[For reference Joplin, MO.]
As much as I dislike giving personal information on the blog I admit that we do our weekly shopping, grocery and otherwise, at @WalMart (Actually we like WalMart ;)
This is a post about what we experienced there today.
We go usually every Saturday and our disabled 29 year old son goes with us. Today we also had our 14 year old granddaughter too. We bought a couple boxes of wine with our groceries, as we do every week. I went to get a drink of water and when I got back Mrs Warrior was pissed.. lol Apparently the gal checking us out had refused to sell the wine to Mrs Warrior because the checker carded our 29 year old son who did not have his ID with him.
We asked for a manager & got a CSM (Customer Service Manager) who informed us that, yes indeed it is WalMart #policy to ask for ID from an entire group if the sale includes alcohol?
We asked for a store manager lol
We got an assistant store manager to discuss the situation with. He explained to us that they had some "new policies" yet he didn't attempt at all to defend the policy we were being confronted with.
I asked him, if our 29 year old son had been at home & only our (obviously minor) 14 year old granddaughter had been with us would I have been carded? To which he responded no.
At that point making their policy If Mrs Warrior is, attempting to, buy wine, with proper ID, then her 29 year old son who looks as if he might be under 40 should be carded & if he doesn't have any ID the alcohol sale should be denied. But if our 14 year old granddaughter is with us she is not to be IDed because she is a minor.
I'm sorry but, what?
Anyway the assistant store manager decided he didn't have a problem with us buying wine so we did manage that ;)
This is just so wrong on so many levels.. I understand it's a bleeding heart PR effort on the part of WalMart so as to seem as if they are "protecting our children". I think I even understand how the corporate masterminds intended (good intentions & all that) for it to go down.. I mean face it.. A group of 5 come through the line with a case of beer, a bottle of vodka and some chips. They're acting stupid like they just smoked a blunt and 4 of them look 18 or younger but the one buying is 21 with proper ID.
What do you do if you are a responsible corporate retailer?
Obviously, to me anyway, your responsibility is to follow the letter of the law. Which is no alcohol sales to anyone under legally determined age, period.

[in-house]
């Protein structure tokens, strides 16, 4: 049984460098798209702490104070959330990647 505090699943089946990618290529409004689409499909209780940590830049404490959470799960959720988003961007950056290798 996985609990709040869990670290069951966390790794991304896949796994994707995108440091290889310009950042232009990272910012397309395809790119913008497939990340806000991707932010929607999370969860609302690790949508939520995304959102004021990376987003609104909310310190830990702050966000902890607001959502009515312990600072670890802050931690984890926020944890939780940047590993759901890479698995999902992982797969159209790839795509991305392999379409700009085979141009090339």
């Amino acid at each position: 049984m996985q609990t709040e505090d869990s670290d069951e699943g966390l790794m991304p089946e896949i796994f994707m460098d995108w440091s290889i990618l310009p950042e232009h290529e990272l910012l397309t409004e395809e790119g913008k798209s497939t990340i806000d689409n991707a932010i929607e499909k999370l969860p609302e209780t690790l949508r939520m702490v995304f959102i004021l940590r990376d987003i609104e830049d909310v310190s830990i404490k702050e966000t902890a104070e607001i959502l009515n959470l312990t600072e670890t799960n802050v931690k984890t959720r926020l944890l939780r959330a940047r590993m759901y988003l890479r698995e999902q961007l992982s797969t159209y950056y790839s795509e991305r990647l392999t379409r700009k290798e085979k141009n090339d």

What is not WalMart's job is law enforcement, period.
WalMart has NO business trying to "guess" or "predict" what the intentions of a, legal, purchaser of alcohol might be once they leave the store. How the heck could they possibly do that in reality?
I checked and WalMart's official alcohol policy, plus a little store policy, is anyone who looks under 40 is to be carded when buying alcohol, period.
But I also saw this story from Ames Iowa -quoted
In an email to Davis, someone from Wal-Mart's customer service department told him the chain was experimenting with new ways to thwart underage drinking.
"In order to ensure that alcoholic beverages and tobacco are not sold to minors, Walmart is testing point-of-sale age checks in some locations across the country," the statement read. -emphasis mine
--- end quote
Here's a link to the full story Wal-Mart: Worker wrong to refuse alcohol sale
Mrs Warrior called the store & talked to the store manager who told us Walmart alcohol policy is to check ID & not sell to anyone underage.
Which I am PERFECTLY fine with, by the way.
But what is strange to me is that "someone" had to have impressed upon both the (relatively new) checker AND the "Customer Service Manager" that they were to card an entire group of people if alcohol is involved (and I guess if the (minimum wage) checker is "suspicious" (def: having the belief or impression that someone is involved in an illegal or dishonest activity)).
I rather doubt the two employees came up with their own alcohol policy over lunch.